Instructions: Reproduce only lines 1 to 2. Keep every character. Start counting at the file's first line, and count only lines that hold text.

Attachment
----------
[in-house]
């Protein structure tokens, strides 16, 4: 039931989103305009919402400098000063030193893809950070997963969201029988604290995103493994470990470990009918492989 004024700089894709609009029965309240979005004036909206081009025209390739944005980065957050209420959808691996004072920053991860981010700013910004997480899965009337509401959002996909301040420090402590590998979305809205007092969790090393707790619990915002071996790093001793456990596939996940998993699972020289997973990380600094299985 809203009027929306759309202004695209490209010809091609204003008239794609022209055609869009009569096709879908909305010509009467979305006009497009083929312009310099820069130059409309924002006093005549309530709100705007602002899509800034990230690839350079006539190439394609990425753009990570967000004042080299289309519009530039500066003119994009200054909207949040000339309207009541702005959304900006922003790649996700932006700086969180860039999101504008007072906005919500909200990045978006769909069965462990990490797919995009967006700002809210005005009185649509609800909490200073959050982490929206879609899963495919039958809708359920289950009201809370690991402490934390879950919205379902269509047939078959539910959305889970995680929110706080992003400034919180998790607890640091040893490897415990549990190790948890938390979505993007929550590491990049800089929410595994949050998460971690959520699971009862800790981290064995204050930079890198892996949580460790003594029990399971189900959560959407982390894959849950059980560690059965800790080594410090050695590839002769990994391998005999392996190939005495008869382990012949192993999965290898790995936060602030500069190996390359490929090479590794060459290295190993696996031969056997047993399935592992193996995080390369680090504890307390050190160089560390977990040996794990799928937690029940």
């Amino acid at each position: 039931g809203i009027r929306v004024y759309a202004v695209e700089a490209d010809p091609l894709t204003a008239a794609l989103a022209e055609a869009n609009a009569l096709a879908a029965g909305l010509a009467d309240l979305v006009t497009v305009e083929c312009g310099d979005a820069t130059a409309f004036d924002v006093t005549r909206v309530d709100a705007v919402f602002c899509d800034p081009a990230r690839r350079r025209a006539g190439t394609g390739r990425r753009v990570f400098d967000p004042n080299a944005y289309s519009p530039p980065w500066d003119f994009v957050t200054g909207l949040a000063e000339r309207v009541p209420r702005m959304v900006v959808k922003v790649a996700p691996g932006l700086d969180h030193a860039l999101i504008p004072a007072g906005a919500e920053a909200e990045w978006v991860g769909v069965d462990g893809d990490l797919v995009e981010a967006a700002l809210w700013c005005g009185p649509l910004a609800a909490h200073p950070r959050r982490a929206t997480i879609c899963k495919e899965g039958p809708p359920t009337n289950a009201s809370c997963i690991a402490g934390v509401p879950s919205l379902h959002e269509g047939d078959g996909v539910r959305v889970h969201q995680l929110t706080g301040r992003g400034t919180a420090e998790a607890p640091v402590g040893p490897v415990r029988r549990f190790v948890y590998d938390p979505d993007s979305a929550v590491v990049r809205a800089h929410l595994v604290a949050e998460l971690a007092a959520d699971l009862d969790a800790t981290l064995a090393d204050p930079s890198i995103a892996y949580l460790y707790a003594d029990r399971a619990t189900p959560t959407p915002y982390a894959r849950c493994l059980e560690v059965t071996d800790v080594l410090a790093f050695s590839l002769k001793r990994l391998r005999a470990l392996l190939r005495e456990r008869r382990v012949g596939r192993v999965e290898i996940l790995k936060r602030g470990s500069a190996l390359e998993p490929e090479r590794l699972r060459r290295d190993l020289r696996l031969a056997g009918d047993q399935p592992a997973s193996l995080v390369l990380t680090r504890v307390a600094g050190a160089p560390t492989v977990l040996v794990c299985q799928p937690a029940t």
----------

[in-house]
């Protein structure tokens, strides 16, 4: 039931989103305009919402400098000063030193893809950070997963969201029988604290995103493994470990470990009918492989 004024700089894709609009029965309240979005004036909206081009025209390739944005980065957050209420959808691996004072920053991860981010700013910004997480899965009337509401959002996909301040420090402590590998979305809205007092969790090393707790619990915002071996790093001793456990596939996940998993699972020289997973990380600094299985 809203009027929306759309202004695209490209010809091609204003008239794609022209055609869009009569096709879908909305010509009467979305006009497009083929312009310099820069130059409309924002006093005549309530709100705007602002899509800034990230690839350079006539190439394609990425753009990570967000004042080299289309519009530039500066003119994009200054909207949040000339309207009541702005959304900006922003790649996700932006700086969180860039999101504008007072906005919500909200990045978006769909069965462990990490797919995009967006700002809210005005009185649509609800909490200073959050982490929206879609899963495919039958809708359920289950009201809370690991402490934390879950919205379902269509047939078959539910959305889970995680929110706080992003400034919180998790607890640091040893490897415990549990190790948890938390979505993007929550590491990049800089929410595994949050998460971690959520699971009862800790981290064995204050930079890198892996949580460790003594029990399971189900959560959407982390894959849950059980560690059965800790080594410090050695590839002769990994391998005999392996190939005495008869382990012949192993999965290898790995936060602030500069190996390359490929090479590794060459290295190993696996031969056997047993399935592992193996995080390369680090504890307390050190160089560390977990040996794990799928937690029940």